Thursday, November 15, 2007

Retailers Facing Tougher Christmas Season

From Marketwatch:

J.C. Penney Co. reported Thursday a 9.1% drop in third-quarter profit, hurt by sweeping discounts to clear unsold merchandise, as the department-store operator cut forecasts for the fourth quarter and the full year, citing macroeconomic concerns.

It marked another ominous sign for the retail sector's prospects as the holiday gift-giving season -- the biggest selling period for retailers -- approaches. Discounts and promotions are expected to be the theme this year, receipts for which were recently forecast by an industry group as likely to be the worst seen in five years.


"We have to be realistic about our expectations for the balance of the year," he said, adding that "2008 is going to continue to be a difficult environment. We are planning 2008 very conservatively on expenses."

Retailers last week reported their worst October results in a decade, hurt by weather and consumers' jitters about the economy.

The reason?

Retail sales data released Nov. 14 by the U.S. Commerce Dept. show total retail sales increased a mere 0.2% from last month as consumers refrained from purchasing furniture, sporting goods, and general merchandise. "Gas prices and other economic issues are beginning to have an effect on consumer spending," says Rosalind Wells, chief economist at the National Retail Foundation.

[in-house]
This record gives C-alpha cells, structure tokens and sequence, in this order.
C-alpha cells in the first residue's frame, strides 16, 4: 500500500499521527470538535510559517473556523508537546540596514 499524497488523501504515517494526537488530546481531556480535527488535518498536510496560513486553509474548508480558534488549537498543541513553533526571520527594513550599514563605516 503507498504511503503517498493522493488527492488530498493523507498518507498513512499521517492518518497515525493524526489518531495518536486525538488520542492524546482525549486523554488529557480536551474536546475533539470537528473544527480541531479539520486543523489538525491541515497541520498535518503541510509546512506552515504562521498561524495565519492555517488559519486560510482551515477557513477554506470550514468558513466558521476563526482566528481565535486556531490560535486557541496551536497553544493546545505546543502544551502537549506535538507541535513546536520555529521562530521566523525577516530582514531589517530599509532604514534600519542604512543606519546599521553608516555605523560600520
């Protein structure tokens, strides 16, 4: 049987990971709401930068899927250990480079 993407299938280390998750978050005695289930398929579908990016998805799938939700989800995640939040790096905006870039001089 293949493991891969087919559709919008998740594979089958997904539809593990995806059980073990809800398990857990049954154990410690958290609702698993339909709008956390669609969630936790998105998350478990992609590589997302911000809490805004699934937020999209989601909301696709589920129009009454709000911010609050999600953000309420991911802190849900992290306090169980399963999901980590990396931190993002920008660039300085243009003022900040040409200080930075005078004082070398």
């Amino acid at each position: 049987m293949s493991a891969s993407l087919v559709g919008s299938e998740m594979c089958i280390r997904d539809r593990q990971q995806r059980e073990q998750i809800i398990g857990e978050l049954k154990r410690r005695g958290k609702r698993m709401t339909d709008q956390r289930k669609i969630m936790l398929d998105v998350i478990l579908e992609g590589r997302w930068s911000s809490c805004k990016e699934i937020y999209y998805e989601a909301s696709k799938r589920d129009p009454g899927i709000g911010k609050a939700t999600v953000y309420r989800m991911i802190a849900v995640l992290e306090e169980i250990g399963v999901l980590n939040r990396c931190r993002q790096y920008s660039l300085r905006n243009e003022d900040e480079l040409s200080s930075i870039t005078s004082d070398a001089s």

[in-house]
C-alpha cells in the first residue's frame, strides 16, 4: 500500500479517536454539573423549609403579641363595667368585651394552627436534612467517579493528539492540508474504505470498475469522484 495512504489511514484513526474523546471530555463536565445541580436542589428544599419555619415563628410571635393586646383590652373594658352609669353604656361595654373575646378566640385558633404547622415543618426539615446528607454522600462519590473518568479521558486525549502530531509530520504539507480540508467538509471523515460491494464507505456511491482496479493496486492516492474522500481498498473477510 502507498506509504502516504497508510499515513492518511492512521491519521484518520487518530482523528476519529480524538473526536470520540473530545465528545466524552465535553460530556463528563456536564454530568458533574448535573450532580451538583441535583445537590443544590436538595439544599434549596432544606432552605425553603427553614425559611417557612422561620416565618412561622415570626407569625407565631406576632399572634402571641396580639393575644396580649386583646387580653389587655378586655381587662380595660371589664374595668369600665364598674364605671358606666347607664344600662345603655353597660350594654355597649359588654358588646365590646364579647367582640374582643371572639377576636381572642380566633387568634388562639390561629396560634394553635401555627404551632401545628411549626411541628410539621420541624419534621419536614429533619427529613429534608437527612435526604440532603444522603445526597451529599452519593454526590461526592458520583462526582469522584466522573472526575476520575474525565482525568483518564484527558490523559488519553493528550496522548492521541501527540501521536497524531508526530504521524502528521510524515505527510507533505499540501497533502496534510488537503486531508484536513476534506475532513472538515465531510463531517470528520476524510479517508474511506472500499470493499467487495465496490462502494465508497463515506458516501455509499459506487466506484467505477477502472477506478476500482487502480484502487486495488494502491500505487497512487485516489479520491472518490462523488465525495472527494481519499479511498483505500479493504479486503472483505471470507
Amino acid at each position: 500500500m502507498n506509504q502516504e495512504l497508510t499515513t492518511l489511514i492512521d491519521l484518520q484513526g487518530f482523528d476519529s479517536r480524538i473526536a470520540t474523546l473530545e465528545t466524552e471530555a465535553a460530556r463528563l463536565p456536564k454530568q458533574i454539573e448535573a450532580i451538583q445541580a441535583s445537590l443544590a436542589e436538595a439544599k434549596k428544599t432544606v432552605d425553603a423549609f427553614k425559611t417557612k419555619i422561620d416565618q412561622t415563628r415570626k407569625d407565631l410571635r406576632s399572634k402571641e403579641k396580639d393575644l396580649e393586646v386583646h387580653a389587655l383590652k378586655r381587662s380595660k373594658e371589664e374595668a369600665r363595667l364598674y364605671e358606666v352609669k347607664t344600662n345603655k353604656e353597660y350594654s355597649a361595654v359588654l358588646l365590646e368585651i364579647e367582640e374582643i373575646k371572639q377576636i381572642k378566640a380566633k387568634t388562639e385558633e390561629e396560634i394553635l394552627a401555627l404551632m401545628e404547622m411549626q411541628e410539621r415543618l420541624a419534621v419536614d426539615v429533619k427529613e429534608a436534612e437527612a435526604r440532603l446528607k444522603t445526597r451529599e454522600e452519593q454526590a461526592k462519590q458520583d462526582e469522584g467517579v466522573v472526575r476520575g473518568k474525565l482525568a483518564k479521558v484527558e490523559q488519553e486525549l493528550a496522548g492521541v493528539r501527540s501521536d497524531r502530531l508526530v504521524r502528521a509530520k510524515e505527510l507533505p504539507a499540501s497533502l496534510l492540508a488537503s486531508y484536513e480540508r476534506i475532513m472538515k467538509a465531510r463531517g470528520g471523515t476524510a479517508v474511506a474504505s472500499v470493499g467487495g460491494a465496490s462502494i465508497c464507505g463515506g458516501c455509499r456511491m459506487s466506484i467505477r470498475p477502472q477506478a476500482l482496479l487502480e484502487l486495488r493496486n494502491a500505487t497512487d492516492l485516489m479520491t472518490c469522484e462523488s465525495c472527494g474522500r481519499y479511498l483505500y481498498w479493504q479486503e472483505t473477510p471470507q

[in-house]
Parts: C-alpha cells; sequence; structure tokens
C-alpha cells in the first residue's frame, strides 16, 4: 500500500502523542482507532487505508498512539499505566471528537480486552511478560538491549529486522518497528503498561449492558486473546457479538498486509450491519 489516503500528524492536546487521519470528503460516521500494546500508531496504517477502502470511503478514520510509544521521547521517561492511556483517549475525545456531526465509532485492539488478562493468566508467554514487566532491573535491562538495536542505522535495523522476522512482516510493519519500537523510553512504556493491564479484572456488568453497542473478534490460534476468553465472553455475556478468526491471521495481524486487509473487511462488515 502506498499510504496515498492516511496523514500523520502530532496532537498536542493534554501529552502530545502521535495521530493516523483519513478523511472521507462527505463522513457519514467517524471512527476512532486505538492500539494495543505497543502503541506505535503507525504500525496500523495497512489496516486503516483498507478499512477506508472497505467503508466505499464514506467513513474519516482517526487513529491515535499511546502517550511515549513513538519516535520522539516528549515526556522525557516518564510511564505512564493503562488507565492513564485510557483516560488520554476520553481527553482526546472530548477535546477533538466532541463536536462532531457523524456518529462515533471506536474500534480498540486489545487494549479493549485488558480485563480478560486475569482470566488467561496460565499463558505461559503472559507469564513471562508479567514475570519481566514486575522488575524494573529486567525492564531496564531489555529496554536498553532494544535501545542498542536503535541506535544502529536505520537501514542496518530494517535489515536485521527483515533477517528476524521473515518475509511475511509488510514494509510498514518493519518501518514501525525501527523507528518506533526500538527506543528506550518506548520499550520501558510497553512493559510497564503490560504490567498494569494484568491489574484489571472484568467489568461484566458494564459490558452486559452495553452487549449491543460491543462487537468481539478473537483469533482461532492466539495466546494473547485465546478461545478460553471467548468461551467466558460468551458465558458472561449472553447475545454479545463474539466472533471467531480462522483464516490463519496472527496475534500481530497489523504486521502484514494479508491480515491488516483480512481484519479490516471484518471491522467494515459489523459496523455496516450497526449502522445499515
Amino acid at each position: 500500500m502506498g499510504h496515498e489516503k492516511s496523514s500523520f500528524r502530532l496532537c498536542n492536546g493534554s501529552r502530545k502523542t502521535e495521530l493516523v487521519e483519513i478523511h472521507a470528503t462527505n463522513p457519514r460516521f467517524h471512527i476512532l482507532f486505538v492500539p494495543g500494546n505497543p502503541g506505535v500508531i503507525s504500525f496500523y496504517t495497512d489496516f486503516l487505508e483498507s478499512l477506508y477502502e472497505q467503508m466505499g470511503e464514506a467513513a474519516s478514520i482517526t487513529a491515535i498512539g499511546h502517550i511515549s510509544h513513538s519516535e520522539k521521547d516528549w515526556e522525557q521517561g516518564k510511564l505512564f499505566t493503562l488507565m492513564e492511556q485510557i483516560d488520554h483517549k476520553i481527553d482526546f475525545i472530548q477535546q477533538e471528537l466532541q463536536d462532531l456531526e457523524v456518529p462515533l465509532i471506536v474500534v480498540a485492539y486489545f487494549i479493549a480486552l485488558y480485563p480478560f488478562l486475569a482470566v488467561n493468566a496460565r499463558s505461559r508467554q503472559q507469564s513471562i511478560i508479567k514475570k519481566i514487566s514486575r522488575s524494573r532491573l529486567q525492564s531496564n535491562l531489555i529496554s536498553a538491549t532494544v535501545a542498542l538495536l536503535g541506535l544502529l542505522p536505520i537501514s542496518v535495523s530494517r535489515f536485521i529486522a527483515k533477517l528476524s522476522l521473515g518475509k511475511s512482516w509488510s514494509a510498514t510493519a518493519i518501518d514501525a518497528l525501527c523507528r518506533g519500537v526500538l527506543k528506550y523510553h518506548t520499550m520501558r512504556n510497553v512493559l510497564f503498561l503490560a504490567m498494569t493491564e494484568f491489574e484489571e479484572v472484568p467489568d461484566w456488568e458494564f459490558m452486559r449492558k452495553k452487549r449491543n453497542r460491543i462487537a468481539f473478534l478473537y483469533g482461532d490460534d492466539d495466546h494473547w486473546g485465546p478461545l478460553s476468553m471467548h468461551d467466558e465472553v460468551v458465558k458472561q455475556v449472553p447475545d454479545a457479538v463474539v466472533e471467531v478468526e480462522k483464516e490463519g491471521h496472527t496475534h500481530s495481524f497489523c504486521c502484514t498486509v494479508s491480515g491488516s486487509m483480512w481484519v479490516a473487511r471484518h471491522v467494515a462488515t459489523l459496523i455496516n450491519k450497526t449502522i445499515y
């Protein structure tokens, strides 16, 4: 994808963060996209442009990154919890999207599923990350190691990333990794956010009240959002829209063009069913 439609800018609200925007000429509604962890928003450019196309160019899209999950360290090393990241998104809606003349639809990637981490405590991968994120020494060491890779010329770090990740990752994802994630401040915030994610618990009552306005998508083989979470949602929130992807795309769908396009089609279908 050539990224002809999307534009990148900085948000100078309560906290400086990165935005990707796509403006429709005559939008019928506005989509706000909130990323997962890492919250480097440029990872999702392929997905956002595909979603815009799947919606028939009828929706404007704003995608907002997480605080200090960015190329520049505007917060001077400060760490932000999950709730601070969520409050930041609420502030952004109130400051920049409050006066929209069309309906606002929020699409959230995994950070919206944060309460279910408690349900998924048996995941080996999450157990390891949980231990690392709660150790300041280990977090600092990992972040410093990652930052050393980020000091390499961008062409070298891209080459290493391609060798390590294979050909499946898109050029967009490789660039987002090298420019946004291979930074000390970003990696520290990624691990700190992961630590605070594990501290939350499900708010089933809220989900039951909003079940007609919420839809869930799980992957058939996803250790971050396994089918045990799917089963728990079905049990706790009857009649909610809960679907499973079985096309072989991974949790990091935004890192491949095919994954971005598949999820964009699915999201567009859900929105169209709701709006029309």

AAA's Daily Fuel Gauge Report shows that motorists nationwide paid an average of $3.11 per gallon of gasoline on Nov. 14, up from $2.75 a gallon a month ago. Guy Caruso, head of the Energy Information Administration, an arm of the U.S. Energy Dept., warned that gasoline prices, while high, don't yet fully reflect the price of crude oil, which is trading around $94 per barrel. On Monday, the U.S. Energy Dept. warned prices could rise another 20¢ a gallon over the next two to three weeks if refiners pass along the increase in crude oil prices.

Traders are responding accordingly. First, here is a chart of the retail ETF:

Notice it has been in a clear downtrend since the beginning of October.

On the 6 month chart, notice

1.) The average is below the 200 day SMA -- bear market territory

2.) The 10, 20 and 50 day SMAs are all moving lower.

3.) The shorter SMAs are below the longer SMAs

This chart is very bearish.